Camps: The residential camp format is far more common on the east coast than on the west coast. There are excellent theatre camps in the east (Stagedoor Manor, French Woods for example), but on the west coast, day camps and "boot camps" tend to be a code word for over-priced rip-off. Make sure to do your homework before investing in a camp.
CD workshops. We'll have a different article just to address this, because the concept is so controversial. Casting Director workshops run the gamut from really good, educational intensives, to nothing but paying for a bad audition. In any case, CD workshops do not go on your resume. You risk angering those CDs who do not approve of them, making it appear that you are desperate and willing to pay for a job. Not pretty.
HOW TO FIND A GREAT TEACHER
In smaller markets, we suggest calling the local theatre company and asking if they have suggestions. If you have an agent, certainly ask them for a list of coaches and teachers they appreciate. Finally, ask other WORKING actors who they take lessons from. There are ALWAYS good acting teachers in small towns. Keep looking until you find them.
In markets like Los Angeles and New York, the task is more about narrowing down the choices, but the process is the same.
Once you have a list of recommended teachers, start doing your homework to see which teacher is right for your child. A teacher is someone you will need to trust with your child's emotions, and with your child's safety (you won't be in class with them). Read more about that here: How to Research People You Work With
Ask questions about:
Teacher's Education Check to see that they have a college degree in theatre, acting, directing or television and film. Look for good schools like USC, UCLA, Julliard, NYU, Columbia, Royal Academy of Dramatic Art, etc. Look for recent experience in the working world -- have they been on a set in the last two years? Are they just failed actors who never really made it?
Legality In some states, there are legal business requirements for acting teachers. For instance, in California, teachers are regulated by the Krekorian Act as a Talent Training Service. Make sure the people you work with are operating legally -- you owe that to your child.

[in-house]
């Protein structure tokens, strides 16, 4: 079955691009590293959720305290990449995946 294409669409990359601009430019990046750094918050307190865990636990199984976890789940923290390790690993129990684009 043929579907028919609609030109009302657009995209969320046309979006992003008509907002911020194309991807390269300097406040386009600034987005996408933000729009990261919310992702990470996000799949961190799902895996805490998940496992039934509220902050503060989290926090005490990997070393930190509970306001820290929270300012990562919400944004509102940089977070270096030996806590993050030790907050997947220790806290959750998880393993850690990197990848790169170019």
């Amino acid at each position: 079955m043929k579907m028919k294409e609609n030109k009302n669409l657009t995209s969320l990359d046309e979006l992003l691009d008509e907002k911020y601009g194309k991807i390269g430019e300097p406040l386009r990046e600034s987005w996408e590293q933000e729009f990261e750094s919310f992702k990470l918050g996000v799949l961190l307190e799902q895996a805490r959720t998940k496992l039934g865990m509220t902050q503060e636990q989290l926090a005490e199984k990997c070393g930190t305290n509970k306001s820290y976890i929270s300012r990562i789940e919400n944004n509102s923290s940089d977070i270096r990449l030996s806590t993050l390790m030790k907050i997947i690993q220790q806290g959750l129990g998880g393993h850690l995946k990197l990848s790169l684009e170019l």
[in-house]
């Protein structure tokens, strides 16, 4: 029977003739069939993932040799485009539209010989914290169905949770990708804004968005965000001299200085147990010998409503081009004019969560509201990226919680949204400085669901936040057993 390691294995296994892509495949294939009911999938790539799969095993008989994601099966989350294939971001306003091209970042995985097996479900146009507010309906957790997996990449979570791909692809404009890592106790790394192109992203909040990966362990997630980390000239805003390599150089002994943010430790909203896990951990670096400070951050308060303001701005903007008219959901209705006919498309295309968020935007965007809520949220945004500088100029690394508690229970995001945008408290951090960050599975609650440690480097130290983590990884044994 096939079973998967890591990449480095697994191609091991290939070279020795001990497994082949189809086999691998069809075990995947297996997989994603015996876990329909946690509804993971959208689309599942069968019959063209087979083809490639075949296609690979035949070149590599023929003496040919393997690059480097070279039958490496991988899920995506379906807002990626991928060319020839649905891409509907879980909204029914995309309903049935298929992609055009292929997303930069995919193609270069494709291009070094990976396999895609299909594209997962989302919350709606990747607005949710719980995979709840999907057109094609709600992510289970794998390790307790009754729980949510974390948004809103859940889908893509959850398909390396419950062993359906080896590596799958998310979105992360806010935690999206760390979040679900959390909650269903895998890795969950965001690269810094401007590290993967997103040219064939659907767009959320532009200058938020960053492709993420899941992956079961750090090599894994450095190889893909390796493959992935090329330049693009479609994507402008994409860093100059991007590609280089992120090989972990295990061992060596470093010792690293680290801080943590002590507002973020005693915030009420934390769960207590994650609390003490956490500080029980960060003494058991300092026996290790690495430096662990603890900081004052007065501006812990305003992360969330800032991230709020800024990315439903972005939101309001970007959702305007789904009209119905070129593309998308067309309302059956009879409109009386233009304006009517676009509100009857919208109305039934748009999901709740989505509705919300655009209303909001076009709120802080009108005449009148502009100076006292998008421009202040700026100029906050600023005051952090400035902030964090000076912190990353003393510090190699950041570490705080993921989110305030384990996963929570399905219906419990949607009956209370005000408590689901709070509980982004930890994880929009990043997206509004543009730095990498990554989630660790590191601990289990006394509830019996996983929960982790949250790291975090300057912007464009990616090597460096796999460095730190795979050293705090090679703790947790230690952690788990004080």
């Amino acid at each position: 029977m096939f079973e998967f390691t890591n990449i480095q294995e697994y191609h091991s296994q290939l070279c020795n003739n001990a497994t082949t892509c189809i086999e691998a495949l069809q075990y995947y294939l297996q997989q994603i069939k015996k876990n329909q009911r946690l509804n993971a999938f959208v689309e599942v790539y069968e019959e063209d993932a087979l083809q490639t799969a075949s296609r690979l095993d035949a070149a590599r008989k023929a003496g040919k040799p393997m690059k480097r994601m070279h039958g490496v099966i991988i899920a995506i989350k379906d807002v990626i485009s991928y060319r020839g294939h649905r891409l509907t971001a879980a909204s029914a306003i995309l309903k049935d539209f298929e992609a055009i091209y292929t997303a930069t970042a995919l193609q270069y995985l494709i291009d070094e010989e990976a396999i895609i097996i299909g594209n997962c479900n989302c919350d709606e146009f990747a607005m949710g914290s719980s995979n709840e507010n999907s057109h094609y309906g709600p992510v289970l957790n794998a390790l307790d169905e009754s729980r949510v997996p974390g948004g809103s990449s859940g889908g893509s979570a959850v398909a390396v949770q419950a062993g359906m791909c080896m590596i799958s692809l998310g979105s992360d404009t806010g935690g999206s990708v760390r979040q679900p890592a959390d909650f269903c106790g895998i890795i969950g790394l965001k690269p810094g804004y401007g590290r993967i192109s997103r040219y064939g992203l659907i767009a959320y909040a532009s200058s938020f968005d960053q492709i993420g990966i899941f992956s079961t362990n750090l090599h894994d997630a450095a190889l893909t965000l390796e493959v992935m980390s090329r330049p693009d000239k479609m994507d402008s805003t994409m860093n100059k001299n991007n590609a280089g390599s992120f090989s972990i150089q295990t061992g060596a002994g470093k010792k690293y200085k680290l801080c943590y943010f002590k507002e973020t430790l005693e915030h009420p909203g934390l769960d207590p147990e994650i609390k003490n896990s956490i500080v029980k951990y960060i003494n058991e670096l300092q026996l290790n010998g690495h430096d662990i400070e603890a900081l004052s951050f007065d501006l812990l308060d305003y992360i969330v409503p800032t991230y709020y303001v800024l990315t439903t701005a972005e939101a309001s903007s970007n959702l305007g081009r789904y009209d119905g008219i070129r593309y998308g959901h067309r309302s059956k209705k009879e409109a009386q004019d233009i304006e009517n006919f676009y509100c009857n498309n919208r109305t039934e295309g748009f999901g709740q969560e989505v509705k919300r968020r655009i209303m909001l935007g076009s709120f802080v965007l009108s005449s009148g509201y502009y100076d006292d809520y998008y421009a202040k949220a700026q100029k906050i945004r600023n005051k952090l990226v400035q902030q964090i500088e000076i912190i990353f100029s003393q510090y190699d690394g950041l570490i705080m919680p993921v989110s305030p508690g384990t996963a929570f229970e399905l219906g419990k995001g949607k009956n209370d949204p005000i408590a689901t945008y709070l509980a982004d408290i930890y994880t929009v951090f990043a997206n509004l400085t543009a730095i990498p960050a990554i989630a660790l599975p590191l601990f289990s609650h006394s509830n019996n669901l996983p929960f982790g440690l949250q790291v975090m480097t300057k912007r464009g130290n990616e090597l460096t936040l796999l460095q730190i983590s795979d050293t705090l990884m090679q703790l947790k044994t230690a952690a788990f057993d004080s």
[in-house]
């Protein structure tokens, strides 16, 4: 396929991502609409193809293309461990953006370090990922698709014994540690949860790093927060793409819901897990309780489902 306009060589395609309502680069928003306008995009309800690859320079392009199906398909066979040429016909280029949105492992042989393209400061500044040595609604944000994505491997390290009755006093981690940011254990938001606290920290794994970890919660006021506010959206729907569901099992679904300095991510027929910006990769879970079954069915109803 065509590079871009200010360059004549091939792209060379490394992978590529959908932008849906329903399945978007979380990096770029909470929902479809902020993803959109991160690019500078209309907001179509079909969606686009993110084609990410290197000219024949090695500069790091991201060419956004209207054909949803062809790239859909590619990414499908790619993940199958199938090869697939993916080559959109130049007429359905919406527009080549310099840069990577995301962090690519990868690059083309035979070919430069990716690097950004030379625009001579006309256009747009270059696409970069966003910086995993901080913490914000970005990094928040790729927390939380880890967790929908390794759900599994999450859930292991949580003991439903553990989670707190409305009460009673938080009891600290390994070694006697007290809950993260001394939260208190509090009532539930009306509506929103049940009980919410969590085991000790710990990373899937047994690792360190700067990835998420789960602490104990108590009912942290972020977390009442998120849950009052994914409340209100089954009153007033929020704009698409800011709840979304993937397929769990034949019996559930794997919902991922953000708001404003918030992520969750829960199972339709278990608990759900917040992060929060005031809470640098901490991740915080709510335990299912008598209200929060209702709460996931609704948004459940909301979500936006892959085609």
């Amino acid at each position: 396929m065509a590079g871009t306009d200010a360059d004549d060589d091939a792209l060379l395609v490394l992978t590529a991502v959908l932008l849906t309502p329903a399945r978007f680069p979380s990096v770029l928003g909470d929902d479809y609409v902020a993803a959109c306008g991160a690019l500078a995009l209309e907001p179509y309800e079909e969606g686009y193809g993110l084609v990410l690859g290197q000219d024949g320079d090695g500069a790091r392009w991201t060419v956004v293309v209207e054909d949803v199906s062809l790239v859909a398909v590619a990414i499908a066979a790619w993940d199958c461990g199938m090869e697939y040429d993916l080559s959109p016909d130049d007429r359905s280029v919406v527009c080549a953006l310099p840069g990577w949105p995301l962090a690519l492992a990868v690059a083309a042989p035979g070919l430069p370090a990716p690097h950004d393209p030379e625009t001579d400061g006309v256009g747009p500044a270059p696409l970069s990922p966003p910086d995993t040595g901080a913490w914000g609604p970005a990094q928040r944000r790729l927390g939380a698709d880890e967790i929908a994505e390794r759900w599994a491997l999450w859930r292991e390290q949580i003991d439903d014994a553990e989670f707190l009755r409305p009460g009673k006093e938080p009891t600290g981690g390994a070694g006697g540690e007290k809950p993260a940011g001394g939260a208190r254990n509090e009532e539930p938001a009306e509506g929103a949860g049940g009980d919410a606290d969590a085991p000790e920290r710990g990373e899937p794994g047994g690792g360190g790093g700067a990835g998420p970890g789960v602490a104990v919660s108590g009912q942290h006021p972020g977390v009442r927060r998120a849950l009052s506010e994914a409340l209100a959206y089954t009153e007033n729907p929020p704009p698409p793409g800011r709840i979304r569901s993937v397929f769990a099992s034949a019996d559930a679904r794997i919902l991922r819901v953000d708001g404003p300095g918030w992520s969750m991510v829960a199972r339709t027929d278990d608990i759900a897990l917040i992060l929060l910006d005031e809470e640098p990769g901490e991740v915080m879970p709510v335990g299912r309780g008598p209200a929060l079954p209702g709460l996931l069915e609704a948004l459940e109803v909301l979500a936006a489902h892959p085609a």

Convenience and Safety of the Class Location Can you reasonably get to class on time every lesson? Is there somewhere close by for mom to stay while the kids are in class? Is the neighborhood safe for kids? Do NOT take classes in hotels!
Compatability of Students - age and ability level If your child has been working for a few years, you probably don't want to be in a class with newbies because it will frustrate them. If your child is 14, you probably don't want them in a class with 6 years or with adults, since neither option will be able to cover the kinds of subject matter in the scenes that they should practice.
Discipline The most common complaint we hear from parents is that they feel the acting classes are not organized, and the kids are "running wild". Make sure you agree on how discipline will be handled in the class.
Teacher Success and Reputation We see lots of teachers professing to offer acting classes without any proof that they can coach a child into a role. Ask about professional success stories: how many of their CURRENT students have booked roles this month? Don't be fooled by celebrity successes on the wall or on a website...ask the tough questions. Ask for references from those students and their parents. Ask around and see if they have a good reputation in the casting community and with talent agents. Their name will be on your resume! Feel free to email BizParentz and if we know the teacher, we will be happy to share our perspective.
Next, sample the goods. Ask if you can audit (the child actually takes a class), or if you can watch a class. Legit teachers will always allow you one of these options.
THEN, make your decision!